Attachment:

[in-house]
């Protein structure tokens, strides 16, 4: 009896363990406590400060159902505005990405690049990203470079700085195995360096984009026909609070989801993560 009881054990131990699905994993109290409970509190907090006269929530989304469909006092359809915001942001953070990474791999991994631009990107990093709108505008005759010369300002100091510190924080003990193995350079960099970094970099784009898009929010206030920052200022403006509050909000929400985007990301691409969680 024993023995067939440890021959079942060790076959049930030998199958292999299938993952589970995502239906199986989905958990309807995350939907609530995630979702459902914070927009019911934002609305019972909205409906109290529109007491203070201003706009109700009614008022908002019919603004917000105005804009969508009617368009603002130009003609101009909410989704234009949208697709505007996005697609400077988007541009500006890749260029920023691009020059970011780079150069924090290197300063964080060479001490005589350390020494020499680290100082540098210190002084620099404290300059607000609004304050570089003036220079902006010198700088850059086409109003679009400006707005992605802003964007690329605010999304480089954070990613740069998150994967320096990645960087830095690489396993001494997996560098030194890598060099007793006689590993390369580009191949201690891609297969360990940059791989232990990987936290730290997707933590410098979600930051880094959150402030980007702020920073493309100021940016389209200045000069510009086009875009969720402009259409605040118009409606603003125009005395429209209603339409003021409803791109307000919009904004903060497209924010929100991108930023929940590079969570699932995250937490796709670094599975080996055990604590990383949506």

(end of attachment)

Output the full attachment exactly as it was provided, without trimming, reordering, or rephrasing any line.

[in-house]
């Protein structure tokens, strides 16, 4: 009896363990406590400060159902505005990405690049990203470079700085195995360096984009026909609070989801993560 009881054990131990699905994993109290409970509190907090006269929530989304469909006092359809915001942001953070990474791999991994631009990107990093709108505008005759010369300002100091510190924080003990193995350079960099970094970099784009898009929010206030920052200022403006509050909000929400985007990301691409969680 024993023995067939440890021959079942060790076959049930030998199958292999299938993952589970995502239906199986989905958990309807995350939907609530995630979702459902914070927009019911934002609305019972909205409906109290529109007491203070201003706009109700009614008022908002019919603004917000105005804009969508009617368009603002130009003609101009909410989704234009949208697709505007996005697609400077988007541009500006890749260029920023691009020059970011780079150069924090290197300063964080060479001490005589350390020494020499680290100082540098210190002084620099404290300059607000609004304050570089003036220079902006010198700088850059086409109003679009400006707005992605802003964007690329605010999304480089954070990613740069998150994967320096990645960087830095690489396993001494997996560098030194890598060099007793006689590993390369580009191949201690891609297969360990940059791989232990990987936290730290997707933590410098979600930051880094959150402030980007702020920073493309100021940016389209200045000069510009086009875009969720402009259409605040118009409606603003125009005395429209209603339409003021409803791109307000919009904004903060497209924010929100991108930023929940590079969570699932995250937490796709670094599975080996055990604590990383949506």